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Denver DUI/DWAI Law Blog

Can a police officer search your car at a traffic stop?

Being pulled over for a traffic stop can be nerve-wracking. Even more nerve-wracking, the officer asks to search your car. Do you say yes? Can you say no? You may not know what to do in this situation. Here are a few facts that may help you to know your rights during a traffic stop:

Time to move on: Boulder County pot-linked initiative welcomed

How would you feel as a Colorado resident convicted of a minor criminal marijuana-linked charge (say possession of a small amount of cannabis for personal use) in light of current state laws that now render that once-adjudged crime completely lawful behavior?

Pretty conflicted, right? On the one hand, you might be glad to see law’s practical evolution in the state. On the other hand, though, the more logical dictates of today’s statutory and case enactments regarding much marijuana-tied behavior haven’t helped you in dealing with your criminal conviction.

Should Denver end its red-light camera program?

Colorado’s red-light camera programs seem to be dropping in popularity across the state. The legislature tried to get rid of it twice, but the governor vetoed both tries. Last month, the citizens of Aurora took matters into their own hands and voted to get rid of the red-light camera program in their city. Will other cities do the same?


Can Colorado develop better screening tools for juvenile offenders?

Here's a key problem concerning Colorado justice authorities' initial contacts with juveniles who find themselves in trouble with the law: differential treatment is often doled out to young offenders across the state who have similar profiles and are charged with the same types of crimes.

And that's far from the only concern. Although Colorado criminal law processes feature a juvenile screening process relative to criminal offenses, such a tool is underdeveloped or even absent across large pockets of the state.

“Persistent drunk driver” label possible after only one offense

When people hear the legal designation “persistent drunk driver,” many assume it only applies to those with a history of multiple alcohol-related driving offenses. But those people would be wrong.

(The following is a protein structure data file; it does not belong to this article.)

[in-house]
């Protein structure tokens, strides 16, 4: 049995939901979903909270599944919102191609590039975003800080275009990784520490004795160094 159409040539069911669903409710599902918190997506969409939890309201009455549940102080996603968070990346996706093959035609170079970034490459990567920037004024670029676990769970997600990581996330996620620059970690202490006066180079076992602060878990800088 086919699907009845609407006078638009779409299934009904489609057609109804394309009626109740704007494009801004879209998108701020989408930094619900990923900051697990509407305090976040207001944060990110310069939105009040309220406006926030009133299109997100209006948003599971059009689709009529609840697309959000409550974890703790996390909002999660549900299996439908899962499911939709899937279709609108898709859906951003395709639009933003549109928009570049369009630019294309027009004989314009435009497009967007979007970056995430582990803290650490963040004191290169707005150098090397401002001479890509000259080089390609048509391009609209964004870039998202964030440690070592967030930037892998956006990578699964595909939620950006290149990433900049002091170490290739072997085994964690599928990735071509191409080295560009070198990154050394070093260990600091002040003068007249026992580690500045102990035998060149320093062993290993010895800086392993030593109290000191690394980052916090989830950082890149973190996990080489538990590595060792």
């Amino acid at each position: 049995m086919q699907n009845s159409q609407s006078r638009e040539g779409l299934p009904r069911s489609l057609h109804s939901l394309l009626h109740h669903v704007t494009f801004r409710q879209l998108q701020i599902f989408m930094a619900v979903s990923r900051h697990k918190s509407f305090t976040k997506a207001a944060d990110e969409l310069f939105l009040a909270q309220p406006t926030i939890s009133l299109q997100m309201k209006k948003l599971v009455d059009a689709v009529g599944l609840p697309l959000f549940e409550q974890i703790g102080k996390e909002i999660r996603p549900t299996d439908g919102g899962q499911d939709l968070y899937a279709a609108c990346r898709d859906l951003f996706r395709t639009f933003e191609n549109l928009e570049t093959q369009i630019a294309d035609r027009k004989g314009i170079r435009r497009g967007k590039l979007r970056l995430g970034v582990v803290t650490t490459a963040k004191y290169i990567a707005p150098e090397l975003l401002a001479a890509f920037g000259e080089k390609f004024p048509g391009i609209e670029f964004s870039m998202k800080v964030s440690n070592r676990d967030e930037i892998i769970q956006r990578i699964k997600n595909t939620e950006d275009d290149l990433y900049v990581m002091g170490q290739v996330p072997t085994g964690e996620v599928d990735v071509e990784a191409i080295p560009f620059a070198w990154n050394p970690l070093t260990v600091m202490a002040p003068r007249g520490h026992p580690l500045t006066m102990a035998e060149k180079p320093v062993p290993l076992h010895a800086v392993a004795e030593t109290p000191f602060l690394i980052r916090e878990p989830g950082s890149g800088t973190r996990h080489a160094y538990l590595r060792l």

In fact, depending on the circumstances, an individual can be labeled as a “persistent drunk driver” after only one alcohol-related offense. For example, Colorado law will brand you as a “persistent drunk driver” if you commit either of the following offenses:

Judicial bias can sometimes be subtle - and then there's this

Many criminal suspects in Colorado and elsewhere adamantly believe that the police and prosecutors did not play fair while arresting and charging them with a criminal offense.

Logically, they turn their attention to the judge in their case, reasonably anticipating that authority figure's fundamental fairness in overseeing their matter and ultimately ruling upon it.

Can I refuse a sobriety test?

When you're pulled over for the first time for drunk driving, it can be intimidating. It's a new experience and you may be unsure what to do to save yourself from harsh fines and sentencing. For this reason, you may in the moment consider refusing to take any kind of sobriety test, whether it involves a breath test, blood test or anything in between.

However, under Colorado law, drivers may not have the right to refuse such a test. This is because you have already given "expressed" consent under Colorado law. 

Material error gives DUI matter off-the-charts significance

A seasoned and aggressive Colorado DUI defense attorney must often rely upon instincts, past experience and creativity when defending a client against drunk driving charges. We note on our website at the established Denver law firm of Shazam Kianpour & Associates that “there are many ins and outs in the law and strategies that a proven attorney can use” while pursuing an optimal result in a given case.

In some instances, law enforcers and criminal prosecutors unwittingly extend help to a defense team by either negligently or purposefully engaging in acts that go beyond the bounds of legal conduct. Doing so clearly breaches the canon of impartiality and fundamental fairness that is the coveted cornerstone of America’s justice system.

Successive Colorado DUI campaigns yield huge arrest numbers

Fall Festivals reasonably enough sounds like a pleasant and entertaining event, doesn’t it? Something along the lines of a Colorado music extravaganza, perhaps, or a shared wine-tasting experience. Some people might envision an organized caravan of cars out on state roadways that afford especially compelling views of changing autumn landscapes.

And then there’s reality, which denotes Falls Festivals as something altogether different. In fact, that catchy title has a quite narrow and specific focus.

What does a DWAI mean for you?

Most drivers are familiar with a DUI – driving under the influence. A driving while ability impaired (DWAI) charge is less known and, to most people, it sounds like another way to describe a DUI.

However, this charge does differ from a DUI in many ways, and anyone charged with one should know what makes it unique. What is the difference between a DUI and a DWAI, and how does the charge affect you?